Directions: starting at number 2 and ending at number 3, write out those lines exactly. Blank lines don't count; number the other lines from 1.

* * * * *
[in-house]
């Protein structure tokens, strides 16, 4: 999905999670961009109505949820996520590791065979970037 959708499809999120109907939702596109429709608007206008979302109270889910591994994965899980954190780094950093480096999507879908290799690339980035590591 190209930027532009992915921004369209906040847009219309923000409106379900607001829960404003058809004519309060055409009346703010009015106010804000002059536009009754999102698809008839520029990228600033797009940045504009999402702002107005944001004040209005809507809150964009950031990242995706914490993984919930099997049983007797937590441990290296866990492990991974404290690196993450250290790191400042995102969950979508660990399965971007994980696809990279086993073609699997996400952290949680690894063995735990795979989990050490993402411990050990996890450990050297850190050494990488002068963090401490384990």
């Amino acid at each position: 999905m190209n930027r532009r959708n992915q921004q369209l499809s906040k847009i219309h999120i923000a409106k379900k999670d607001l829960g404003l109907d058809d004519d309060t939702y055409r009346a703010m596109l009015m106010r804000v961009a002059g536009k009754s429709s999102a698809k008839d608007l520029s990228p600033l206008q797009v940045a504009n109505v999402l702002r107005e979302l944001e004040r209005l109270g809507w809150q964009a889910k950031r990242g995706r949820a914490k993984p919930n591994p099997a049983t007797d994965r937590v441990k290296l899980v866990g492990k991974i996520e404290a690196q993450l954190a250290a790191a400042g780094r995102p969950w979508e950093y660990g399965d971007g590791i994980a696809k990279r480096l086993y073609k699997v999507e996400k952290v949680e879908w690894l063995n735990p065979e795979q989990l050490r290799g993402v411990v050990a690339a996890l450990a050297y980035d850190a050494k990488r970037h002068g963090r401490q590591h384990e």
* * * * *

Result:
């Protein structure tokens, strides 16, 4: 999905999670961009109505949820996520590791065979970037 959708499809999120109907939702596109429709608007206008979302109270889910591994994965899980954190780094950093480096999507879908290799690339980035590591 190209930027532009992915921004369209906040847009219309923000409106379900607001829960404003058809004519309060055409009346703010009015106010804000002059536009009754999102698809008839520029990228600033797009940045504009999402702002107005944001004040209005809507809150964009950031990242995706914490993984919930099997049983007797937590441990290296866990492990991974404290690196993450250290790191400042995102969950979508660990399965971007994980696809990279086993073609699997996400952290949680690894063995735990795979989990050490993402411990050990996890450990050297850190050494990488002068963090401490384990």
């Amino acid at each position: 999905m190209n930027r532009r959708n992915q921004q369209l499809s906040k847009i219309h999120i923000a409106k379900k999670d607001l829960g404003l109907d058809d004519d309060t939702y055409r009346a703010m596109l009015m106010r804000v961009a002059g536009k009754s429709s999102a698809k008839d608007l520029s990228p600033l206008q797009v940045a504009n109505v999402l702002r107005e979302l944001e004040r209005l109270g809507w809150q964009a889910k950031r990242g995706r949820a914490k993984p919930n591994p099997a049983t007797d994965r937590v441990k290296l899980v866990g492990k991974i996520e404290a690196q993450l954190a250290a790191a400042g780094r995102p969950w979508e950093y660990g399965d971007g590791i994980a696809k990279r480096l086993y073609k699997v999507e996400k952290v949680e879908w690894l063995n735990p065979e795979q989990l050490r290799g993402v411990v050990a690339a996890l450990a050297y980035d850190a050494k990488r970037h002068g963090r401490q590591h384990e």